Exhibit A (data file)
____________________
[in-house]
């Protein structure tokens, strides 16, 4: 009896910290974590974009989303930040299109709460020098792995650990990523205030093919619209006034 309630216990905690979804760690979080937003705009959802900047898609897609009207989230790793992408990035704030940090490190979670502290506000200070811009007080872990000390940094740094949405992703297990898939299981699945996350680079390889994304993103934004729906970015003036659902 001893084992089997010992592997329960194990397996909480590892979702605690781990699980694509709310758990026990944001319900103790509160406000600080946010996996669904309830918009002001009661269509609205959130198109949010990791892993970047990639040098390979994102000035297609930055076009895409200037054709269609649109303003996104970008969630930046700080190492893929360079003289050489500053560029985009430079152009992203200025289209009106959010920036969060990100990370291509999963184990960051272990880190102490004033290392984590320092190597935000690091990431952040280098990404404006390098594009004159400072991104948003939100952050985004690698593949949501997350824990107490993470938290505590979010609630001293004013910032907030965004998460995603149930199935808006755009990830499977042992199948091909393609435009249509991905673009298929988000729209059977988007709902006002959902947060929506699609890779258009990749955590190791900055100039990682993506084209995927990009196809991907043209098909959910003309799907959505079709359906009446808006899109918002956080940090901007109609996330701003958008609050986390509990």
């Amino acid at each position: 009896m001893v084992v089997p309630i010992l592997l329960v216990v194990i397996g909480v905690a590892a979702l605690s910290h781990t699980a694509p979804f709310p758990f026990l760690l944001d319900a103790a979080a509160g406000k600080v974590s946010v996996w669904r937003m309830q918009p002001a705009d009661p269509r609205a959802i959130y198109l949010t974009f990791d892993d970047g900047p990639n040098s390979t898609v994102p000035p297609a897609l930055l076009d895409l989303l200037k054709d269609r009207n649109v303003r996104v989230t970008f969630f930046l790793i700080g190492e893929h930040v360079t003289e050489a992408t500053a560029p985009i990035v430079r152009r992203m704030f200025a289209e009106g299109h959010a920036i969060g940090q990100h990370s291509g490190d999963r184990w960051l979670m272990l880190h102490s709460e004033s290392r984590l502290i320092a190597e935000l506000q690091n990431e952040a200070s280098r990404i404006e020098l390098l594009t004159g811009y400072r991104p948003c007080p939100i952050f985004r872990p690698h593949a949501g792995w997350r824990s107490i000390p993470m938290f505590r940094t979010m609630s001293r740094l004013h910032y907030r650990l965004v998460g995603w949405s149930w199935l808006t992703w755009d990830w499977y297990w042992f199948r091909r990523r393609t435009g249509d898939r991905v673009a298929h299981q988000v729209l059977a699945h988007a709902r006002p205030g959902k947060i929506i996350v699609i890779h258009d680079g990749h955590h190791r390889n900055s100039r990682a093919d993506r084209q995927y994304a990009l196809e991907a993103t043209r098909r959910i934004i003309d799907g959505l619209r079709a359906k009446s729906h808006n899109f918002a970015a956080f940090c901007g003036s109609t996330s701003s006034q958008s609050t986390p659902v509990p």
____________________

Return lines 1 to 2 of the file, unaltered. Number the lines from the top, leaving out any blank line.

[in-house]
């Protein structure tokens, strides 16, 4: 009896910290974590974009989303930040299109709460020098792995650990990523205030093919619209006034 309630216990905690979804760690979080937003705009959802900047898609897609009207989230790793992408990035704030940090490190979670502290506000200070811009007080872990000390940094740094949405992703297990898939299981699945996350680079390889994304993103934004729906970015003036659902 001893084992089997010992592997329960194990397996909480590892979702605690781990699980694509709310758990026990944001319900103790509160406000600080946010996996669904309830918009002001009661269509609205959130198109949010990791892993970047990639040098390979994102000035297609930055076009895409200037054709269609649109303003996104970008969630930046700080190492893929360079003289050489500053560029985009430079152009992203200025289209009106959010920036969060990100990370291509999963184990960051272990880190102490004033290392984590320092190597935000690091990431952040280098990404404006390098594009004159400072991104948003939100952050985004690698593949949501997350824990107490993470938290505590979010609630001293004013910032907030965004998460995603149930199935808006755009990830499977042992199948091909393609435009249509991905673009298929988000729209059977988007709902006002959902947060929506699609890779258009990749955590190791900055100039990682993506084209995927990009196809991907043209098909959910003309799907959505079709359906009446808006899109918002956080940090901007109609996330701003958008609050986390509990």